The Three Stages of Burnout
In 2019, Burnout was officially recognised as a syndrome by the World Health Organization. It’s characterised by a state of physical, mental and emotional exhaustion, usually accompanied by cynicism and lack of motivation. There’s a wide array of symptoms that accompany burnout, which can be highly individual, however in general, our health suffers, productivity is impaired and we become more reactive or distant in relationships. Its original definition described burnout as an ‘occupational phenomenon’ resulting from chronic workplace stress that had not been successfully managed. Whilst work stress and work-life balance can definitely contribute to burnout, there are several other factors that are involved, and it doesn’t necessarily need to happen from work stress. Relationships, family, financial worries, job security, issues with our physical health, illness and training can all play a role. In essence, it occurs because of long-term exposure to stress, regardless of the source.
With work pressures, family commitments, and the pace of modern life, we often assume that fatigue is an inevitable part of life. And there are some periods in life where it's completely normal to experience some fatigue, for example during pregnancy, the newborn phase, when recovering from illness or surgery, working overtime for a big project, or training for a physical event. But there’s a difference between occasional fatigue and the all-consuming exhaustion that accompanies burnout. Like many chronic conditions, we don’t just wake up one day with burnout – it's a sliding scale, which is why it’s important to recognise the factors that could leave you burned out before it goes too far.
THE ROAD TO BURNOUT
There are a lot of different ways of looking at burnout, but it’s helpful to see how our stress response is classified into three distinct phases.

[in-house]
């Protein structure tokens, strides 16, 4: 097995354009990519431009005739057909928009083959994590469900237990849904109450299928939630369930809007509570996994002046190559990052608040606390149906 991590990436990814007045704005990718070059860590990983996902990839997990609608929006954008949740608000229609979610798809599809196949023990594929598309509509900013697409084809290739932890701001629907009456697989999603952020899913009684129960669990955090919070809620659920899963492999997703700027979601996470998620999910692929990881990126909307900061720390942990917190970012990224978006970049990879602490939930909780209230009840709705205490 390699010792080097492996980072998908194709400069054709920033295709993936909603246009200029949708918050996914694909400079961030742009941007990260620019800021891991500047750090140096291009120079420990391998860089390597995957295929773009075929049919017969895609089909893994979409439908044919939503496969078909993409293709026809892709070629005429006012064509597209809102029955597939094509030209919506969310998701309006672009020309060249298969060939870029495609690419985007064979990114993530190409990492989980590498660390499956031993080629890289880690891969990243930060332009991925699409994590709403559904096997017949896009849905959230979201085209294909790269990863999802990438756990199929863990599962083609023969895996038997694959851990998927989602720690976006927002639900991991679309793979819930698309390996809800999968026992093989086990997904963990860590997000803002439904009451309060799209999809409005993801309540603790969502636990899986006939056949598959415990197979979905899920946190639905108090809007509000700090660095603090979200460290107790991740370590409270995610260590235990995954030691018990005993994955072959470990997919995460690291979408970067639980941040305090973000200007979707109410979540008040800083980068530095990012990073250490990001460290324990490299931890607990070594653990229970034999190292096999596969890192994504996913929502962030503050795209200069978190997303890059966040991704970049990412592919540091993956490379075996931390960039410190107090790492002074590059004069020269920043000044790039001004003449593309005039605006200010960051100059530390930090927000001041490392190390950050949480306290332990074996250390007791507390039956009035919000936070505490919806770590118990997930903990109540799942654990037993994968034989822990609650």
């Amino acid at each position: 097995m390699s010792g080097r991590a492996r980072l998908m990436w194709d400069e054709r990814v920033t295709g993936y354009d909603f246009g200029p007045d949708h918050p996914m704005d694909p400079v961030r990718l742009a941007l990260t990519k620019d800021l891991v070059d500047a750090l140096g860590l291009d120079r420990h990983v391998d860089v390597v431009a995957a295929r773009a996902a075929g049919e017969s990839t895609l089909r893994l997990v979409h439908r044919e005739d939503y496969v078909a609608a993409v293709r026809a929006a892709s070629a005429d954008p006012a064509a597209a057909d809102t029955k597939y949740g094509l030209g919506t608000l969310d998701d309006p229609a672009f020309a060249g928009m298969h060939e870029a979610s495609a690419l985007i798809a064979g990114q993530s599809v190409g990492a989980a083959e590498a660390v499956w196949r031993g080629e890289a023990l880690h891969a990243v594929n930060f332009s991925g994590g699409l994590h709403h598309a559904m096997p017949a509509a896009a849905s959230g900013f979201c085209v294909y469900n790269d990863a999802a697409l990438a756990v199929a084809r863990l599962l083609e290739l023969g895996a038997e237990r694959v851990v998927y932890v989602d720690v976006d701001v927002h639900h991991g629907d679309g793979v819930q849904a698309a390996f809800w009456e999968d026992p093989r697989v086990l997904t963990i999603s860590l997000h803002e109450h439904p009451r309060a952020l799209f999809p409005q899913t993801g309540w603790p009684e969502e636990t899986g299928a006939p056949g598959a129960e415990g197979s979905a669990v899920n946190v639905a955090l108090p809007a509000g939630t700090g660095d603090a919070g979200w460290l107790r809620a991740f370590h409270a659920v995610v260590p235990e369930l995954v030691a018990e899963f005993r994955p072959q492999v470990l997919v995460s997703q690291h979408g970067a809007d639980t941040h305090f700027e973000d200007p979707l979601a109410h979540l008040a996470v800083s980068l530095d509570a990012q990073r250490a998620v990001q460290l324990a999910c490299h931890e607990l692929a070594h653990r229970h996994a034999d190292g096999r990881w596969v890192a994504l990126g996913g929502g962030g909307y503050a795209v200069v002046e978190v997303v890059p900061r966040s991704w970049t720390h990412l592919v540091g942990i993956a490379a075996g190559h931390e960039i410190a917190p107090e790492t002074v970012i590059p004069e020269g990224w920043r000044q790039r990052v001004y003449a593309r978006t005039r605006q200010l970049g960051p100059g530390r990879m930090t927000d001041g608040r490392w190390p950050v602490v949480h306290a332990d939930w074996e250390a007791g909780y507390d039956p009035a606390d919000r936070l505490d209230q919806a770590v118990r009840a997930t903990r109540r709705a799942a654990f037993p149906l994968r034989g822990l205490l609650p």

The Alarm Phase: The alarm phase occurs at the onset of stress. In this stage, our bodies elicit the fight or flight response to help cope with the acute stress we’re facing. It’s characterised by sympathetic domination and a suppression of parasympathetic activity; in laymen's terms, we kick ourselves into gear and suppress the more restorative, ‘rest and digest’ part of our physiology. The alarm phase of stress should be fleeting, and in this sense, our bodies are more than capable of dealing with it. When the initial stressor disappears, we start to recover; heart rate, blood pressure and respiration return to normal, and we return to our pre-stress state. We go from feeling wired and on alert, to calm and in control.
Resistance or Chronic Adaptation: Chronic stress doesn’t allow for this recovery period, and as such, we remain in high alert and learn to adapt to living with higher levels of stress. These changes can be subtle, and as such, we often aren’t aware of them until they become more persistent. Things like irritability, lack of focus, lack of restful sleep, poor recovery from training, headaches, worsening of PMS, changes to menstruation, fertility challenges, lowered immunity, changes to appetite, digestive complaints and general body aches can be signs your body is trying to tell you something (1). This is the stage where compensatory behaviors can also creep in. Reaching for more sugar or caffeine to stay alert, relying on alcohol at the end of the day to switch off, withdrawing from friends and family or on the flip side, keeping a frenzied social schedule to avoid stress. Obsessive overexercising can be another pattern, which can then exacerbate physical exhaustion and impaired immunity. As we spend more time in the resistance phase, physical symptoms are likely to get worse, and a general sense of fatigue sets in. If we remain in this stage for too long without breaks in stress to allow for recovery, we risk burnout. In functional medicine terms, we recognise these as signs of HPA axis dysfunction.
Exhaustion: If we remain under immense stress for too long, we can become so drained and maladapted that we lose the ability to combat stress, and are left with physical, emotional and mental exhaustion; in other words, burnout syndrome. Physical and emotional symptoms are worsened at this point, and it’s accompanied by a general feeling of cynicism, or a ‘what’s the point’ attitude. You may find yourself withdrawn from partners and friends, ineffective at tasks, and with a negativity bias and general loss of motivation. Other common emotional signs of burnout may include depersonalisation, feeling detached and/or defeated, self-doubt, a loss of enjoyment of activities you used to love, feeling overwhelmed, chronic procrastination and a decreased tolerance to stressors, whether they’re big or small. Often, people will feel an inability to unwind or rest, despite feeling exhausted.